2014 has barely started and we already have our first leak, a Snapchat database containing 4.6 million phone numbers and usernames has leaked on to the Internet and has been made downloadable for all of the world to see.
The site housing the leak, SnapchatDB, currently offers two download formats: One SQL dump and one CSV text file. Right now both files show the location data of all users but to help combat abuse, the last two digits of all phone numbers have been censored, for now at least. The site owner makes it quite clear that they are willing to release an uncensored version:
“For now, we have censored the last two digits of the phone numbers in order to minimize spam and abuse. Feel free to contact us to ask for the uncensored database. Under certain circumstances, we may agree to release it. ”
Here’s the sites explanation of what you’re downloading: “You are downloading 4.6 million users’ phone number information, along with their usernames. People tend to use the same username around the web so you can use this information to find phone number information associated with Facebook and Twitter accounts, or simply to figure out the phone numbers of people you wish to get in touch with.”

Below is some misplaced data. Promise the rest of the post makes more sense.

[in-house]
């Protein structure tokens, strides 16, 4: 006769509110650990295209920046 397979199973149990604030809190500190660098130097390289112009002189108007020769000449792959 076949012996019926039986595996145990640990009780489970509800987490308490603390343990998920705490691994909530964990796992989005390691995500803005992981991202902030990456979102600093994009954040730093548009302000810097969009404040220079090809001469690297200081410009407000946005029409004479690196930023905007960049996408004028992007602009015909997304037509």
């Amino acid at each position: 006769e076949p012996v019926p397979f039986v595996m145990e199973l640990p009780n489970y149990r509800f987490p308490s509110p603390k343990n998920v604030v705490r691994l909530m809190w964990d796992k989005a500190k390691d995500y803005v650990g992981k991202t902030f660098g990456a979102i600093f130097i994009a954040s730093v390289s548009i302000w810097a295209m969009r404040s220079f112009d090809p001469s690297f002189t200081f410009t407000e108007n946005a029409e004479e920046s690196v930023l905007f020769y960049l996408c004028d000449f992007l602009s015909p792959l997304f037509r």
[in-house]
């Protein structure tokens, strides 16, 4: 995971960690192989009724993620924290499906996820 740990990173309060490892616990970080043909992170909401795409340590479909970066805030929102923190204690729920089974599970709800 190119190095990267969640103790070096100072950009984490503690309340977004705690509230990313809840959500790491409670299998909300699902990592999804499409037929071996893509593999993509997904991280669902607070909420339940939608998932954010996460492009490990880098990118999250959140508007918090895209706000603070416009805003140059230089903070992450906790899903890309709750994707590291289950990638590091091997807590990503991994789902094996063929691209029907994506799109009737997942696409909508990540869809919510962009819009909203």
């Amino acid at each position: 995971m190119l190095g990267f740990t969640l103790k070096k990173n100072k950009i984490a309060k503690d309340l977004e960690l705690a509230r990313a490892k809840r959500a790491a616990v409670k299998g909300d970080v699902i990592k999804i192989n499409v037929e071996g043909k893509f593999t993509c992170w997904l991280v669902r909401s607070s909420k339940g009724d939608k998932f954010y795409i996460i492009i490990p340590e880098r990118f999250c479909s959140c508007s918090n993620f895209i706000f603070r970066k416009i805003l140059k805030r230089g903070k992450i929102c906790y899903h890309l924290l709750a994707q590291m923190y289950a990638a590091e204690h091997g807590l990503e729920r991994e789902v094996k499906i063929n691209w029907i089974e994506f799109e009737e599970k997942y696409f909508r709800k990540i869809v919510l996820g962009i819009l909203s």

You might be asking yourself, why did this person leak the personal data of 4.6 million people? Well he did it because Snapchat were too slow to respond to the problem. The story starts off with the research group, Gibson Security, which raised concerns after finding a security hole in the app’s “find friends with numbers” function. After Snapchat failed to patch the problem or even acknowledge the loop hole, Gibson Security released details of the app’s API which allowed others to exploit the app. A few days later, Snapchat responded by downplaying the importance of this loop hole by saying that it had been making it difficult for hackers to upload every number in an area code over the last year but still went on to release a patch anyway.
It’s unlikely that the database was leaked by someone from Gibson Security, the research group just showed hackers exactly what they needed to do to make this happen. The one behind the leak wrote on the website that they had done this because “The company was too reluctant at patching the exploit until they knew it was too late and companies that we trust with our information should be more careful when dealing with it.”
KitGuru Says: While it’s true that a company should do everything it can to protect user information, I’m not sure I see the logic in leaking the database after the app was patched, Snapchat is worth an estimated $3 billion and a lot of people are still going to use it, probably without ever knowing that their personal data has been compromised.